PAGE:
The Indian Python which is also known as 'Python Molurus Molurus' (scientific name), is an endangered species found in the southern region of Asia. It is known as the 'Indian Python' because it is found extensively in India in the regions of western Ghat, Assam and Myanmar. In India it is known as 'Ajgar'.
The Indian Python is the kin of snakes. It contains the largest species of snakes that includes Anacondas, Boas and Pythons. The newly born Indian Pythons are 18-24 inches long. They shed for the first time in a period of 10 days and their growth rate is very high during their first year. They are docile creatures but are often killed assuming that they would be dangerous like other snakes.
They are endangered species and face threats from leopards, crocodiles, tigers and mainly humans. They are becoming extinct because of being killed for their skin to make accessories like wallet, boots, etc., for their meat, their medicinal value and also because they are sold in Zoo's. Another major reason for their extinction is because of cutting down of trees for lumber and for making homes which leaves these pythons homeless.
|Sub-species||1. Nominate Subspecies (Python m. molurus)
2. Burmese Python (Python m. bivittatus)
|Also Known As||Black Tailed Python, Asian Rock Python, Indian Rock Python and Aazda.|
|Color||The Indian Python is typically light in color shade. Though the Burmese Python is darker in shade. Their skin is splotched in a mosaic pattern with shades of brown and gray mixed with white or yellow strokes on them.|
|Length||Most of the Indian Pythons range between 8 to 10 feet. Though the longest Indian Python with the length of 21 feet was discovered too.|
|Weight||The weight of an average adult Python lies between 70-120 pounds. Though pythons with a weight of more than 200 pounds have also been discovered.|
|Life-span||The life span of an average Indian python lies between 20-30 years.|
|Food||Indian Pythons feed on birds, reptiles and mammals. When in a Zoo, they are fed with chickens and rats. Though their favorite feed is mammals. Once they have had a heavy meal, these snakes can survive for a long period without food. A record states that an Indian Python was found surviving without food for 2 years.|
|Mating||Indian Pythons become sexually active at the age of 3. The male python uses his vestigial legs (which are his anal spurs) to stimulate and stroke the female. He wraps the female python around himself and that's how they mate.|
|Reproduction||3-4 months after mating, the female snake lays around 20-100 eggs at a single time.|
|Habitat||Indian Pythons have a variety of habitats. They are usually found in open jungles - mainly in Estuarine Mangrove Forest, river valleys, marshes, abandoned mammal burrows, tree hollows, swamps, etc. Though they prefer a habitat with water around them all the time.|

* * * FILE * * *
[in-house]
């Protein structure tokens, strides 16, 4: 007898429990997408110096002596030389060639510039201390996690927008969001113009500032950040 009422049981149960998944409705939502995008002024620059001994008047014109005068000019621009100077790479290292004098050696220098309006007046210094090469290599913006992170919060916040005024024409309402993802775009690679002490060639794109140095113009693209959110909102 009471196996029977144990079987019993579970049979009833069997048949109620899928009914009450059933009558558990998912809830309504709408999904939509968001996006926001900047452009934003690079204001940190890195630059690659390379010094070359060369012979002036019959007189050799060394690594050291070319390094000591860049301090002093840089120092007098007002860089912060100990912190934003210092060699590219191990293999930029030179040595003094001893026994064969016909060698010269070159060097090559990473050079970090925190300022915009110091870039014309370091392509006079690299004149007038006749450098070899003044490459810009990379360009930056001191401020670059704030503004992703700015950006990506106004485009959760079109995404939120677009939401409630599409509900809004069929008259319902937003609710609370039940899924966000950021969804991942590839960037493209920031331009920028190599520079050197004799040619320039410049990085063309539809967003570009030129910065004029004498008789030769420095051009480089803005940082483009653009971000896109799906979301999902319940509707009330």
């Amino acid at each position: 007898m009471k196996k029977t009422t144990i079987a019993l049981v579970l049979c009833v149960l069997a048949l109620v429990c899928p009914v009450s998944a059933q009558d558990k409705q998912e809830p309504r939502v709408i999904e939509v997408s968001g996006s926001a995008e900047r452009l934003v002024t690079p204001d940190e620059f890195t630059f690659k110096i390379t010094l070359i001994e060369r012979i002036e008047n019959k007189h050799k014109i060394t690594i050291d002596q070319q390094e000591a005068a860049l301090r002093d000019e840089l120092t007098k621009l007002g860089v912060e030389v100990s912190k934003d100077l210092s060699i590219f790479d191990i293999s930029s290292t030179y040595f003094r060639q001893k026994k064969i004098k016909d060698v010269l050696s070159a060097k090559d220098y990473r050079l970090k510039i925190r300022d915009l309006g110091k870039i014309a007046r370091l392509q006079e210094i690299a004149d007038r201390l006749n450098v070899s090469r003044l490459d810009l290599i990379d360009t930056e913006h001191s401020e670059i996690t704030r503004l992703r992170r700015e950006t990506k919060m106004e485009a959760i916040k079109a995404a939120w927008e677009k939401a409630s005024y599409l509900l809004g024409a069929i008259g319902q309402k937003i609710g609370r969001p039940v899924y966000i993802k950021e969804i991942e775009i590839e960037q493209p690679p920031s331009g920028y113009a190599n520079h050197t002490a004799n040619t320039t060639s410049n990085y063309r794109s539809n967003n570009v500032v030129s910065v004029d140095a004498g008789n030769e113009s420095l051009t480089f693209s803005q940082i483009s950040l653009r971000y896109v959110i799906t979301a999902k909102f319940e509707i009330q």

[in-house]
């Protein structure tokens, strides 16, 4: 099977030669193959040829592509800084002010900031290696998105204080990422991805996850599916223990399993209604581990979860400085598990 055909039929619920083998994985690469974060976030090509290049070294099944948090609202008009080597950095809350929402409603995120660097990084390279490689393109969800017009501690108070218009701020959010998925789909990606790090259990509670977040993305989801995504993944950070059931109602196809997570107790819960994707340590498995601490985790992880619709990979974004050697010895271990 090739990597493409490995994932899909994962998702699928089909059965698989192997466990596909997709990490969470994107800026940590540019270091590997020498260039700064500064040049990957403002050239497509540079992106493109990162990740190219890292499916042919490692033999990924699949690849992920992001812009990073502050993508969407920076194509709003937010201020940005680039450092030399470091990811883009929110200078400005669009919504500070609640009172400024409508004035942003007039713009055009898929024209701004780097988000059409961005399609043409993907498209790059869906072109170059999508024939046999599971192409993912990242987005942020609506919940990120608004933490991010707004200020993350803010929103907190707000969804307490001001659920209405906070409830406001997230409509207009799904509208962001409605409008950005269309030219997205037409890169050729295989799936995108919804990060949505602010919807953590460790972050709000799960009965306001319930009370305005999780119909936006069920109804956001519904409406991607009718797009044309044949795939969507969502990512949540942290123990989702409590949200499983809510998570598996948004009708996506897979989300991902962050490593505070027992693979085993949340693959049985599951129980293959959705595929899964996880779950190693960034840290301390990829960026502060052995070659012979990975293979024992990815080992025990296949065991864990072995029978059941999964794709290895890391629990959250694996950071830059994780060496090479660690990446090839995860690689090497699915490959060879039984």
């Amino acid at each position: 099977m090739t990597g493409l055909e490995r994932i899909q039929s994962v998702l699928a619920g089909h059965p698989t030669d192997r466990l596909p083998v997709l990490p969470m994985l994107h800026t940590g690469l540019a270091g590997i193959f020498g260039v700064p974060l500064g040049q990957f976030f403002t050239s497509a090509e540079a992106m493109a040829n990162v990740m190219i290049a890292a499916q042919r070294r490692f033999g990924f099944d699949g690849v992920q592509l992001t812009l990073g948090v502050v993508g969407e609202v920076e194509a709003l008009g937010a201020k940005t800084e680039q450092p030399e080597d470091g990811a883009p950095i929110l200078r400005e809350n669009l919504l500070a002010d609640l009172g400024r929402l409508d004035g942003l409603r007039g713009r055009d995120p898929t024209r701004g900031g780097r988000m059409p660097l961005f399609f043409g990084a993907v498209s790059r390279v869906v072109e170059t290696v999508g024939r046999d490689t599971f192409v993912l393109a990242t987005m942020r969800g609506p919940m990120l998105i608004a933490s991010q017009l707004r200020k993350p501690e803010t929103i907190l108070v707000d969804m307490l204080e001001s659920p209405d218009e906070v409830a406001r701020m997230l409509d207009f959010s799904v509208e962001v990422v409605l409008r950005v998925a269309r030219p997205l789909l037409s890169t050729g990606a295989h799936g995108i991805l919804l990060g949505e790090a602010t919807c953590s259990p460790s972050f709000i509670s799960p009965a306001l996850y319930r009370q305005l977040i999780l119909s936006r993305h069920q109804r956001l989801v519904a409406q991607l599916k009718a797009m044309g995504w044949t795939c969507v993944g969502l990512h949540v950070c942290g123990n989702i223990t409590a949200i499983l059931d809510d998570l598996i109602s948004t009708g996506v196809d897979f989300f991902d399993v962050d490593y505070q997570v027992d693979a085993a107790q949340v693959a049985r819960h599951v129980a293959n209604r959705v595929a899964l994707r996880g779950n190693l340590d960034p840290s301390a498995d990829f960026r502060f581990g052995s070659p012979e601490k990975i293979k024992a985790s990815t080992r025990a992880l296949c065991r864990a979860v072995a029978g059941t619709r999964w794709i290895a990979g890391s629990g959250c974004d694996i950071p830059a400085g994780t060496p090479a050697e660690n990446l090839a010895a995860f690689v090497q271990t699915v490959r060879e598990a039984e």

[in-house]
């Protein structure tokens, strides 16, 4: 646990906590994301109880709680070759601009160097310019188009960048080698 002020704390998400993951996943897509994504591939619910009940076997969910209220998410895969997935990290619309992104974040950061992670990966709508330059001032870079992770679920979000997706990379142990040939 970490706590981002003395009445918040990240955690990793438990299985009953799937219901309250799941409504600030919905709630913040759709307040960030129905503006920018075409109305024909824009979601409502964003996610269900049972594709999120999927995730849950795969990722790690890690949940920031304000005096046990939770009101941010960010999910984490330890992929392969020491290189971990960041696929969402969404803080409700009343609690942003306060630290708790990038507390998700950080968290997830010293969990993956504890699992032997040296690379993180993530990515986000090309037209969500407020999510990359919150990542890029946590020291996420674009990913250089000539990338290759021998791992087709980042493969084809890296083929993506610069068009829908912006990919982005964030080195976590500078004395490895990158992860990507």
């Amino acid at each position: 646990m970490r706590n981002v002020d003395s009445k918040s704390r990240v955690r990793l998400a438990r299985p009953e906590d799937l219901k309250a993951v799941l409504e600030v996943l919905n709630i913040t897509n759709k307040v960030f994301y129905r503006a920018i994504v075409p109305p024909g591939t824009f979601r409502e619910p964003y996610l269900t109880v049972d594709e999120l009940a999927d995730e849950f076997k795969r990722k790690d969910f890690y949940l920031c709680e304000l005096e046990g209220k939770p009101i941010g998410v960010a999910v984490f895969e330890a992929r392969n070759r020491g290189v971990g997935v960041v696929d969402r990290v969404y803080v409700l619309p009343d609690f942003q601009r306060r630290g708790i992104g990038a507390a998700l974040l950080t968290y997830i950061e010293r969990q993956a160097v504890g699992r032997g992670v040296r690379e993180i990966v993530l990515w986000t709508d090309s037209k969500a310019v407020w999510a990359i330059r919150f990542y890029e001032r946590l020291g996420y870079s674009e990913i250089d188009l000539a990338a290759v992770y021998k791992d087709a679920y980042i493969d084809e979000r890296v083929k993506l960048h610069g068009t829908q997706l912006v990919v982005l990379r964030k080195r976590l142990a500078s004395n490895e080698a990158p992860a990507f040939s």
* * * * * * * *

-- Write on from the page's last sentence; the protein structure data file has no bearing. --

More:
|Poisonous||Indian Pythons are non-venomous.|
|Climb||Even though these pythons spend most of their time on the ground, they are pretty efficient in climbing up trees and moving through them.|
|Swim||Indian Pythons are termed as great swimmers.|
|Prey||They have heat sensitive pits, using which they detect and stalk their prey. Once they have found their prey, they grip it with their powerful jaw and suffocate the prey to death. It is because of their earthy skin color, that they can easily hide in bushes or grass merging with the ground and tricking their prey. But they are lazy hunters.|
|Motherhood||Unlike other species in the snakes, Indian Pythons do not leave their eggs astray after laying them. The mothers cuddle around the eggs for a period of 3 months to provide her babies with warmth and protection. And once the babies are out, they become independent immediately.|
|Eyesight||Their eyesight is poor but they efficiently stalk the prey by sensing them with their body heat.|
|Commonly Found In||In India, they are commonly found in the hills of the western ghats and in Assam. Pakistan, Bangladesh, Nepal, Burma, China and Sri Lanka are other countries where these pythons are commonly found.|
|Endangered||They are classified as 'Near Threatened' on the IUCN Red List of Threatened Species. These pythons are hunted for their fine skin, meat and for medicinal purposes.|
These pythons are used for making boots, belts, wallets, medicines and as a source of food. They are now being protected by the Tamil Nadu government and products made out of the Indian Pythons are now banned.
Indian Pythons are large snakes and are easy to breed. In the land of India, a festival is celebrated in which snakes are worshiped too. It is known as 'Nagpanchami'. Snakes are symbolized as sacred in the Indian customs as it is also a pet of the supreme god of the Hindus, 'Lord Shiva'.